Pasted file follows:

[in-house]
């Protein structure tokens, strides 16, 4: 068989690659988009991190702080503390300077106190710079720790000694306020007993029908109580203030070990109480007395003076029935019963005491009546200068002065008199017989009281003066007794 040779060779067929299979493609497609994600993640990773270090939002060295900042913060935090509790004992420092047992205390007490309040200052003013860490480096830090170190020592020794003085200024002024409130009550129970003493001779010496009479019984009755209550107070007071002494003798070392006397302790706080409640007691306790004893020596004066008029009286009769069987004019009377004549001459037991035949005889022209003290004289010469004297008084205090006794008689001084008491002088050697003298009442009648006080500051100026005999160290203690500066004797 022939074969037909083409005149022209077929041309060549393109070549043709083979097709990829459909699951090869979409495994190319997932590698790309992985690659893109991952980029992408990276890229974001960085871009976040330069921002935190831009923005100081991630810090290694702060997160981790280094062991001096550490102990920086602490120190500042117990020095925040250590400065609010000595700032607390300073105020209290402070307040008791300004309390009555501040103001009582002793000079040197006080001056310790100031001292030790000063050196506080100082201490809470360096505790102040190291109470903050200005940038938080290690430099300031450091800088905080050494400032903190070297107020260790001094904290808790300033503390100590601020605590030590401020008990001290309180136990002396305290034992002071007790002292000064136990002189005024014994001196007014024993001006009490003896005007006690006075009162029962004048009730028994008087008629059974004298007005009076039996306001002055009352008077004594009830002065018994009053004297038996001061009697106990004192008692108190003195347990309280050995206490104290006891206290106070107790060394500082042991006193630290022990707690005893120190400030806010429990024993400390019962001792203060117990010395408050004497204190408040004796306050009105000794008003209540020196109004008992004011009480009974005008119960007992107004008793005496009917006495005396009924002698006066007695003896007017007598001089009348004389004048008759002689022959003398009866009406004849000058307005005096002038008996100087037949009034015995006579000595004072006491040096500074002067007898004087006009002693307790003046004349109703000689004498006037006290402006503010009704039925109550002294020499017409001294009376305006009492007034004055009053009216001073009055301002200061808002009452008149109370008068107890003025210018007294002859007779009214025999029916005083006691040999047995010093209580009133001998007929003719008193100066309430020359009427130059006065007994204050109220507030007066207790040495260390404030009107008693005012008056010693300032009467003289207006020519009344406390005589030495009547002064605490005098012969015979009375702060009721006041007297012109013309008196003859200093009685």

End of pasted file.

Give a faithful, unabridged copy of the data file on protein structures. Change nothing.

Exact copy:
[in-house]
């Protein structure tokens, strides 16, 4: 068989690659988009991190702080503390300077106190710079720790000694306020007993029908109580203030070990109480007395003076029935019963005491009546200068002065008199017989009281003066007794 040779060779067929299979493609497609994600993640990773270090939002060295900042913060935090509790004992420092047992205390007490309040200052003013860490480096830090170190020592020794003085200024002024409130009550129970003493001779010496009479019984009755209550107070007071002494003798070392006397302790706080409640007691306790004893020596004066008029009286009769069987004019009377004549001459037991035949005889022209003290004289010469004297008084205090006794008689001084008491002088050697003298009442009648006080500051100026005999160290203690500066004797 022939074969037909083409005149022209077929041309060549393109070549043709083979097709990829459909699951090869979409495994190319997932590698790309992985690659893109991952980029992408990276890229974001960085871009976040330069921002935190831009923005100081991630810090290694702060997160981790280094062991001096550490102990920086602490120190500042117990020095925040250590400065609010000595700032607390300073105020209290402070307040008791300004309390009555501040103001009582002793000079040197006080001056310790100031001292030790000063050196506080100082201490809470360096505790102040190291109470903050200005940038938080290690430099300031450091800088905080050494400032903190070297107020260790001094904290808790300033503390100590601020605590030590401020008990001290309180136990002396305290034992002071007790002292000064136990002189005024014994001196007014024993001006009490003896005007006690006075009162029962004048009730028994008087008629059974004298007005009076039996306001002055009352008077004594009830002065018994009053004297038996001061009697106990004192008692108190003195347990309280050995206490104290006891206290106070107790060394500082042991006193630290022990707690005893120190400030806010429990024993400390019962001792203060117990010395408050004497204190408040004796306050009105000794008003209540020196109004008992004011009480009974005008119960007992107004008793005496009917006495005396009924002698006066007695003896007017007598001089009348004389004048008759002689022959003398009866009406004849000058307005005096002038008996100087037949009034015995006579000595004072006491040096500074002067007898004087006009002693307790003046004349109703000689004498006037006290402006503010009704039925109550002294020499017409001294009376305006009492007034004055009053009216001073009055301002200061808002009452008149109370008068107890003025210018007294002859007779009214025999029916005083006691040999047995010093209580009133001998007929003719008193100066309430020359009427130059006065007994204050109220507030007066207790040495260390404030009107008693005012008056010693300032009467003289207006020519009344406390005589030495009547002064605490005098012969015979009375702060009721006041007297012109013309008196003859200093009685």